In February, gunmen riding horses and camels invaded, raiding the thatched huts and seizing people without explanation, according to the displaced residents. The invaders beat people, tied them up and pushed them in the gutters while making their way through the camps.

Eighteen residents of the camp were taken captive, including Sheik Sidig, the chief of the attacked camps. The prisoners were ordered to pay “diya,” also known as blood money, for a Sudanese police officer who was killed at the camp two days earlier.

According to the locals, blood money often plays a significant role as a form of compensation to solve intertribal issues, particularly murder cases like this.

“When I got out of my place, I found the streets filled with gunmen. I ran into a man, who said to me, ‘Your people killed someone and we want you to pay the blood money,’” said Sheik Sidig. Read full story >>>>>>>>>>

US committed to bringing Sudan president to justice: Clinton

WASHINGTON — US Secretary of State Hillary Clinton said Sunday the United States was committed to bringing Sudanese President Omar al-Beshir to justice.

"I can't take anything seriously that Beshir says," Clinton told NBC television's "Meet the Press" program.

"He is an indicted war criminal. The United States is very committed to seeing him brought to justice."

Beshir, who is wanted by the International Criminal Court for alleged war crimes in Darfur, was re-elected on Monday with 68.24 percent of the vote, the country's first multi-party poll in 24 years.

But the credibility of the election was undermined by opposition boycotts, allegations of fraud and questions from international monitors about transparency.

Clinton said "it was by any measure a flawed election.

"There were many, many things wrong with it," she explained. Read more >>>>>

Saturday, May 01, 2010

Wanted, Sudan’s President Can’t Escape Isolation


PARIS — On the international summit circuit, no one can clear a room more quickly than Sudan’s president, Omar Hassan al-Bashir.

Leaders have maneuvered to stay out of photographs with him, dashed away from an official lunch to avoid sitting next to him and gone as far as canceling an entire international meeting to keep Mr. Bashir at bay.

The evasions are all part of the diplomatic dance that began a year ago when the International Criminal Court in The Hague issued a global arrest warrant for Mr. Bashir, citing charges of war crimes and crimes against humanity, for his role in the bloodshed in the western Darfur region of Sudan. The warrant, scoffed at by the Sudanese president, has also set off private and not-so-private scoffing at the suspect in various capitals.

The latest snub has come from Paris, which has plainly told Mr. Bashir that he is not on the guest list for the African-French summit meeting in Nice, on the French Riviera, on May 31. “Sudan is invited,” a French Foreign Ministry official said, “but President al-Bashir was asked to designate a representative.” Read more >>>>>>>>>>>>>>>>>>>>>>>>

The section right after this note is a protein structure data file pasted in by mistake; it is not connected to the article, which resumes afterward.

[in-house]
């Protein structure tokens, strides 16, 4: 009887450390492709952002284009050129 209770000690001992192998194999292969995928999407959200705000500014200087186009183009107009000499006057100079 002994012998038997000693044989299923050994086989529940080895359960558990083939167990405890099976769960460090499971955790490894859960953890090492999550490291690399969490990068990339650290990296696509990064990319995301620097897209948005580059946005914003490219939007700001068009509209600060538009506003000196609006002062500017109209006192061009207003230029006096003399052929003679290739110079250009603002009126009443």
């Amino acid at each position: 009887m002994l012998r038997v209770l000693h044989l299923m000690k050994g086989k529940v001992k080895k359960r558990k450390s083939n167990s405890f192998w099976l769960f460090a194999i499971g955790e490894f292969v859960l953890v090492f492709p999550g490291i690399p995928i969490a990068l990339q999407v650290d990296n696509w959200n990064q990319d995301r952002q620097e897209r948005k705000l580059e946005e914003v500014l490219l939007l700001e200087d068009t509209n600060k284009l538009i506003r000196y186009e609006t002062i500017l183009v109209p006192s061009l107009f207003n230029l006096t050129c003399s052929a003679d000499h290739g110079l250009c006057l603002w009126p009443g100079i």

Wednesday, April 28, 2010

Omar al-Bashir's re-election in Sudan is a farce

By Louise Roland-Gosselin

Omar al-Bashir has been re-elected in the first "multiparty" elections in Sudan for over 20 years. Many had hoped these elections would hail the beginning of a process finally bringing peace and justice to Sudan. Instead, they have proved to be nothing more than a way for Bashir to entrench his control and to become the first head of state to be elected while facing charges of war crimes and crimes against humanity from the international criminal court (ICC).

To those of us who have worked in Sudan, Bashir's conduct is entirely unsurprising. As a master of manipulation, rigging elections presents no great challenge. But what is endlessly frustrating is the role that the international community plays in legitimising this behaviour, once again choosing to believe that Bashir will "come right" despite all the evidence to the contrary. Read more >>>>>>>>>>>>>>>>>>>

Thursday, April 22, 2010

ICC Prosecutor condemns Sudan noncooperation


THE HAGUE, Netherlands — The International Criminal Court prosecutor wants judges to report Sudan to the U.N. Security Council for refusing to hand over a government minister and a militia leader accused of atrocities in Darfur.

Luis Moreno Ocampo said in a written request to the court's judges publicized Thursday that Sudan is refusing to arrest Humanitarian Affairs Minister Ahmed Harun and Janjaweed militia leader Ali Kushayb.

The court ordered the men arrested in 2007 on 51 charges of crimes against humanity and war crimes.

It is unclear what effect — if any — the request will have on Sudanese President Omar al-Bashir. He also is wanted by the court for allegedly ordering atrocities in Darfur and has repeatedly refused any cooperation.

Moreno Ocampo said that Al-Bashir's regime "continues to commit crimes, promotes and protects the persons sought by the Court, and harasses all persons who are considered to be in favor of justice." Read more >>>>>>>>>>>>>.

Saturday, April 17, 2010

Sudan Vote Lagged International Norms, Observers Say

By Maram Mazen

April 17 (Bloomberg) -- Sudan’s first multiparty elections in 24 years did not reach international standards, European Union observers and former U.S. President Jimmy Carter said.

Sudan yesterday started counting ballot papers of the election for presidency, parliament and regional offices, after five days of voting that ended April 15.

“The elections did not meet international standards yet,” even as they have paved the way for democratic transformation, Veronique De Keyser, head of the European Union’s Election Observation Mission in Sudan told reporters in Khartoum today as she presented a preliminary report.